Boston College 17, Virginia 13: Three up, three down
Following Virginia's 17-13 loss Saturday at Boston College, first-year Coach Mike London said about all there is left to say about the 2010 Cavaliers: "One thing about this team is these guys play hard and they play fast, but we’re just not good enough in some spots to help us overcome some of the things that we’ve got."
For those of you who have endured this season and followed the team closely, that statement might seem obvious. Virginia is 4-7 overall and has won one of six ACC contests. But London's public acknolwedgement that his current batch of players leaves something to be desired is significant. It's, at the very least, a starting point.
It gives an indication that he understands not just that his team is a work in progress -- something London has said countless times over the past four months -- but that the progress that can be made will be limited until new faces begin to populate the program.
Virginia tallied 421 total yards of offense but scored just 13 points. The Cavaliers typically porous run defense held Boston College to 159 rushing yards -- plus one 59-yard burst that resulted from a missed tackle at the line of scrimmage. Virginia was penalized just 59 yards, but the most critical one came on first and goal from the eight yard-line late in the fourth quarter. It was that kind of day. It's been that kind of season.
1) First-half offensive efficiency. Virginia scored on three of four drives in the first half. The Cavaliers conducted a 16-play series that resulted in a field goal, a 13-play series that concluded with a touchdown and a seven-play series that was capped by another field goal. Virginia wasn't going to set any sort of scoring records, but the Cavaliers were moving the ball with relative ease -- except on the lone drive in which true freshman Michael Rocco replaced starter Marc Verica. At halftime, Virginia had piled up 236 total yards, and Verica had thrown for 148.
2) Kris Burd and Dontrelle Inman. Virginia's top two pass catchers became the first pair of wide receivers in program history to each amass more than 700 receiving yards in a single season. Burd recorded eight catches for 66 yards Saturday and now has 752 receiving yards on the season. Inman has 750 receiving yards on the season after tallying seven receptions for 96 yards against Boston College.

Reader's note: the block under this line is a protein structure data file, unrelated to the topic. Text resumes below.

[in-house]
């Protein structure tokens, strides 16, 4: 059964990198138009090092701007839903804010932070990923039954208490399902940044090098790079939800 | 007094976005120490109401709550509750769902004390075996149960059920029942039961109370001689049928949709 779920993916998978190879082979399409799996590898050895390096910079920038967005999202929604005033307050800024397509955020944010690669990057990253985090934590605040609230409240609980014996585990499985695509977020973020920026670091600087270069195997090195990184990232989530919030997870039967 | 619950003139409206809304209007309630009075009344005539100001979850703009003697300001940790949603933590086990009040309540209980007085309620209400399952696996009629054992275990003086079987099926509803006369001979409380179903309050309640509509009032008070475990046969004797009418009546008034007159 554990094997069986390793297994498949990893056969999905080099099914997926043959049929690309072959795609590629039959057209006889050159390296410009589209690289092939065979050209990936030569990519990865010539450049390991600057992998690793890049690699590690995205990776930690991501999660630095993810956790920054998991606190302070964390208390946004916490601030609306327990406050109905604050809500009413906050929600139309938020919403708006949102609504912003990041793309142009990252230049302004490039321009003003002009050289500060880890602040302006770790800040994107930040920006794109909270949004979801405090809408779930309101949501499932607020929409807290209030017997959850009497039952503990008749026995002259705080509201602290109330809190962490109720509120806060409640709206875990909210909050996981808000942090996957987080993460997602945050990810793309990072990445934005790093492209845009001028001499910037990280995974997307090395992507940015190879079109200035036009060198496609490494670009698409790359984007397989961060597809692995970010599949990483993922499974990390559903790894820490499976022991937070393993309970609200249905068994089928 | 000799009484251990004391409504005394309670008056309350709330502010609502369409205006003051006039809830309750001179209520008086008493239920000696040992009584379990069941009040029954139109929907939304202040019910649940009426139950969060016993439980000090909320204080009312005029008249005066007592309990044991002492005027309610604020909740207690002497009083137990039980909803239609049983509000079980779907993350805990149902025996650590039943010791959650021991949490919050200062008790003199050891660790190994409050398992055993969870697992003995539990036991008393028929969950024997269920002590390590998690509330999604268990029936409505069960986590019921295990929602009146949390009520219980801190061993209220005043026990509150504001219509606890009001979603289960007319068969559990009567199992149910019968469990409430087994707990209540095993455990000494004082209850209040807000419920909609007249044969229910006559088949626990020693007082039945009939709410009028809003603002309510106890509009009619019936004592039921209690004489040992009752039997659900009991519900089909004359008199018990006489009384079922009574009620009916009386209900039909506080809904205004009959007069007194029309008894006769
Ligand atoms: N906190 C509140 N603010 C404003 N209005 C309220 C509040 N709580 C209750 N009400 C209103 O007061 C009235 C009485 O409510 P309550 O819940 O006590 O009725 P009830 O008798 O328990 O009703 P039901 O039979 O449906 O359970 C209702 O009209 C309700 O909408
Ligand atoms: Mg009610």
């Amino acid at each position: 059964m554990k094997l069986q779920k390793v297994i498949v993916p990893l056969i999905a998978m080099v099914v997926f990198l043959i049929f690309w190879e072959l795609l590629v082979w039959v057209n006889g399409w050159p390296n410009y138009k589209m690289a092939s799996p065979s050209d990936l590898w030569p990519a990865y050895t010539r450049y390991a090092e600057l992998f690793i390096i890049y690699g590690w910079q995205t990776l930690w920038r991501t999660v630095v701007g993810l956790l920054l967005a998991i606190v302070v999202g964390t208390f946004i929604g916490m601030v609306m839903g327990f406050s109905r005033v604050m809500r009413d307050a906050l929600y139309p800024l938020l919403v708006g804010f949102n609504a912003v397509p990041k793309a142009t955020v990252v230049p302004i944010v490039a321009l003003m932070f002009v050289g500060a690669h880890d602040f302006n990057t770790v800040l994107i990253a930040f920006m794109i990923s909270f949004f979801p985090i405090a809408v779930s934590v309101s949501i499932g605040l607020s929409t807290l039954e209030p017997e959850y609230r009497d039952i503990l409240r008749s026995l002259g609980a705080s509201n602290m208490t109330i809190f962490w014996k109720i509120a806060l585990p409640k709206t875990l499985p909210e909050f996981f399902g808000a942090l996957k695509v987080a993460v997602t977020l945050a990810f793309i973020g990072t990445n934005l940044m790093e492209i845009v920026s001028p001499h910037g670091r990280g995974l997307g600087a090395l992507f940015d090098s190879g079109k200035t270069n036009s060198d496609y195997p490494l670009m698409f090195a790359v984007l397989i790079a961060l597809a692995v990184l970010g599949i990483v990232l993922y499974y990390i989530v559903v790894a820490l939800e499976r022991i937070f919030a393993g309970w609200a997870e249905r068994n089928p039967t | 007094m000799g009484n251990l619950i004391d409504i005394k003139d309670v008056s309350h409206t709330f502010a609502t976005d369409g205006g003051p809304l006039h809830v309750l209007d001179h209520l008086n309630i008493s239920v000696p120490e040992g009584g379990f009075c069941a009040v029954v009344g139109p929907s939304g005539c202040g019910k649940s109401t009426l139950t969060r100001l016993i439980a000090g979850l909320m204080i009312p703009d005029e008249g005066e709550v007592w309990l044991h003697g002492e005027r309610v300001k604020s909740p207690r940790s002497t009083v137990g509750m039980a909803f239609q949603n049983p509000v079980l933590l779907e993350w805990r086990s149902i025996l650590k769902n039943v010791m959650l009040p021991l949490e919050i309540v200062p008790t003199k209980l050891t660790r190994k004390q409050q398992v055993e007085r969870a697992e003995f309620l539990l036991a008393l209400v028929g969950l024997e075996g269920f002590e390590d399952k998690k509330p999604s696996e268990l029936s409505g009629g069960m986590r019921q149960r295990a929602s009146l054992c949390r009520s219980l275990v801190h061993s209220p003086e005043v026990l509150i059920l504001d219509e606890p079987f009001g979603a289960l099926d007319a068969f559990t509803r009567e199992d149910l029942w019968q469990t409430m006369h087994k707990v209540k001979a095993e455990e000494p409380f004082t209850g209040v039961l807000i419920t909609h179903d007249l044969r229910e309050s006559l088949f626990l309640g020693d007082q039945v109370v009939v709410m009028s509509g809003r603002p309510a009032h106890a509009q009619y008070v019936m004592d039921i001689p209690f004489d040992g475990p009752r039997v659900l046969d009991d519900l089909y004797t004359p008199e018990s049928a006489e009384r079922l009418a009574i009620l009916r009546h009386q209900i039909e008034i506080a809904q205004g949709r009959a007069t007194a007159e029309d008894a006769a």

3) Pass rush. Slowly but surely, it seems to be getting better. Linebacker LaRoy Reynolds and defensive tackle Will Hill each recorded the first sacks of their career Saturday. Although Boston College's wide receivers got behind Virginia's secondary a couple times, the passes ended up being overthrown and incomplete due to the pressure Eagles quarterback Chase Rettig faced from Virginia's pass rush.
1) Stalled second-half offense. Virginia did not score a single point in the second half. Offensive Coordinator Bill Lazor said Boston College began showing more movement along its defensive line, which "bothered" the Cavaliers and disrupted their rhythm. Virginia still was able to move the ball fairly efficiently, but the Cavaliers could not score when they needed to.
2) Missed tackles. Different game; same defensive culprit. This time, a missed tackle resulted in a 59-yard run that got Boston College to the Virginia four-yard line. The Eagles scored on the next play to take the lead late in the third quarter. That wasn't the only missed tackle by the Cavaliers on Saturday, but it certainly was the most prominent.
3) Missed field goals. Placekicker Robert Randolph -- often praised by London for his accuracy, if not his leg strength -- missed a 25-yard field goal wide right that would have pulled Virginia to within a point of the lead with just less than five minutes remaining in the fourth quarter. Earlier in the game, Randolph had made a 40-yard field goal into a stiff wind.
"I feel like I was just almost overly calm, and I just didn’t concentrate enough,” Randolph said of his missed kick.
| November 20, 2010; 5:44 PM ET
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